This point is not lost when he addressed the slave clauses of the Constitution itself. The moderator describes how impossible it would have been for the founders to tackle both the task of building a new nation of eliminating slavery at the same time, points out that the Constitution actually never mentions the word "slavery," and then adds: "Although we know the Declaration’s vision did not include all people," no nation had ever taken the step toward equality that we had taken. A perfect description? Not quite--better to have said that the vision did include all people. But it is much better than one might have expected. And the multi-media presentation then turns to Lincoln and Martin Luther King, Jr., both making clear that the purpose of the Constitution is to fulfil the principles of the Declaration of Independence. This, my friends, is deserving of great praise, and one cannot help but be moved -- to better citizenship.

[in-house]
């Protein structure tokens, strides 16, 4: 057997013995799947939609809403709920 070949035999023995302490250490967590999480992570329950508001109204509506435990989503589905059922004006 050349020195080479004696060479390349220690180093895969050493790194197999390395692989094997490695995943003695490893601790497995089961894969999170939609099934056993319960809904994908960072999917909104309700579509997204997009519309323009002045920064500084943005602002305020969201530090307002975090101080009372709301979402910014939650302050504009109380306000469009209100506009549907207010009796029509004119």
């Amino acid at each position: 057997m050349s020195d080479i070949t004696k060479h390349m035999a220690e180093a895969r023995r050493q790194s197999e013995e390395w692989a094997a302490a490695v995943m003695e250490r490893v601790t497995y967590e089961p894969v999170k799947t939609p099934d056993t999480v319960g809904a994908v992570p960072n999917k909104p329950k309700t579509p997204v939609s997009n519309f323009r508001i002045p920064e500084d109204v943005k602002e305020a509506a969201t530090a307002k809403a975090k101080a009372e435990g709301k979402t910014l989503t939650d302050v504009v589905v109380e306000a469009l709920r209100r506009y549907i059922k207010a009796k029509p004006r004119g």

True, following this centerpiece of the program, one files out to a rotunda that has all the flaws Masugi points out. And I could add a few more. There are multiple copies of Machiavelli’s Prince on a bookshelf display, for example, and no Aristotle or Cicero. And Ben Stein is heard to say that there is a rights aura--rights given to us by the Constitution. Ugh. But I don’t think the main vice Masugi describes is a vice at all. It is not a vice that people think the defense of their Constitution is in their own hands. So here is my main disagreement with Ken: By inviting people to participate in the debate, Masugi takes from that the notion of living constitutionalism, not the Declaration’s consent of the governed. It is healthy when the people re-engage their elected officials (and their judicial officers) about the meaning of the Constitution, because the true purpose of "Progressivism" was to substitute elite judgment for the will of the people. This Center -- even the middle section -- helps remind us all of that obligation.